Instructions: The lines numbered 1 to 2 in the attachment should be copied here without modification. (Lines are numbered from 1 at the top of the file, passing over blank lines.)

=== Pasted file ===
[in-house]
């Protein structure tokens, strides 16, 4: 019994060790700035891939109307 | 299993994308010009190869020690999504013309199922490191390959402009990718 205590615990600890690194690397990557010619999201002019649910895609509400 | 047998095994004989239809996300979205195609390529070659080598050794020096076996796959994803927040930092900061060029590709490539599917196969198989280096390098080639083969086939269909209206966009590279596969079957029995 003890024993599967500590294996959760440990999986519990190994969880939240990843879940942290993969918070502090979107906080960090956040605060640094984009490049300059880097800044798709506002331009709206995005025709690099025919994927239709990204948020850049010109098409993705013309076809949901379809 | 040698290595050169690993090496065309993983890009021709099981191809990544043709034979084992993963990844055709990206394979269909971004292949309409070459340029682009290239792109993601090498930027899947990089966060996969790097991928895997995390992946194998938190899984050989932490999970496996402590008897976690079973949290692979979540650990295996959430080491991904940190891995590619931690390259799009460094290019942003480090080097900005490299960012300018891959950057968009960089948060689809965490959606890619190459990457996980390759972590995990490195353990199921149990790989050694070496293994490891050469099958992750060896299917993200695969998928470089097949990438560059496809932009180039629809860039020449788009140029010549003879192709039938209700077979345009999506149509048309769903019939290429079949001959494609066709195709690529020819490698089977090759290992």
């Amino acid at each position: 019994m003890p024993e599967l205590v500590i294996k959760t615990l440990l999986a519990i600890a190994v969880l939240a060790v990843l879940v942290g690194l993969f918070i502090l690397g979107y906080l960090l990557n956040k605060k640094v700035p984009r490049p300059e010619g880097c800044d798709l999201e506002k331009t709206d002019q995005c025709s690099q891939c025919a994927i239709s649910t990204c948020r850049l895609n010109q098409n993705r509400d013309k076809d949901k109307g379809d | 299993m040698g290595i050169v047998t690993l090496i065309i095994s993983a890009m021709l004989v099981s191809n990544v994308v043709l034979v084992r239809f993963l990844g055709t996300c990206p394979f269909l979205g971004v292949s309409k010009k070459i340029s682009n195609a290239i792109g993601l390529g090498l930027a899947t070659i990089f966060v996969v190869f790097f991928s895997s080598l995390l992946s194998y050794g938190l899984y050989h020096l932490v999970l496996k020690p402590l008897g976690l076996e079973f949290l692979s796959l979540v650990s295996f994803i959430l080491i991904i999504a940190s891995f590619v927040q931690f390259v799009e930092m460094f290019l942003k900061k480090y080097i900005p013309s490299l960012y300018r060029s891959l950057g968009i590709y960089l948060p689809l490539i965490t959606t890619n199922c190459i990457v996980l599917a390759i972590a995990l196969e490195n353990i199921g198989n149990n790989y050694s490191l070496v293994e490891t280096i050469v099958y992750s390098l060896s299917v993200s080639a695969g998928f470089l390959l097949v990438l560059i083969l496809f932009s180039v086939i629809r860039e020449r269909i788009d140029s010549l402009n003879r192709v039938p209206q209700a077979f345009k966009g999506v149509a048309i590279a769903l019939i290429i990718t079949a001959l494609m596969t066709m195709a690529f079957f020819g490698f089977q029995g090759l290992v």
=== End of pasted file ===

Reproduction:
[in-house]
């Protein structure tokens, strides 16, 4: 019994060790700035891939109307 | 299993994308010009190869020690999504013309199922490191390959402009990718 205590615990600890690194690397990557010619999201002019649910895609509400 | 047998095994004989239809996300979205195609390529070659080598050794020096076996796959994803927040930092900061060029590709490539599917196969198989280096390098080639083969086939269909209206966009590279596969079957029995 003890024993599967500590294996959760440990999986519990190994969880939240990843879940942290993969918070502090979107906080960090956040605060640094984009490049300059880097800044798709506002331009709206995005025709690099025919994927239709990204948020850049010109098409993705013309076809949901379809 | 040698290595050169690993090496065309993983890009021709099981191809990544043709034979084992993963990844055709990206394979269909971004292949309409070459340029682009290239792109993601090498930027899947990089966060996969790097991928895997995390992946194998938190899984050989932490999970496996402590008897976690079973949290692979979540650990295996959430080491991904940190891995590619931690390259799009460094290019942003480090080097900005490299960012300018891959950057968009960089948060689809965490959606890619190459990457996980390759972590995990490195353990199921149990790989050694070496293994490891050469099958992750060896299917993200695969998928470089097949990438560059496809932009180039629809860039020449788009140029010549003879192709039938209700077979345009999506149509048309769903019939290429079949001959494609066709195709690529020819490698089977090759290992």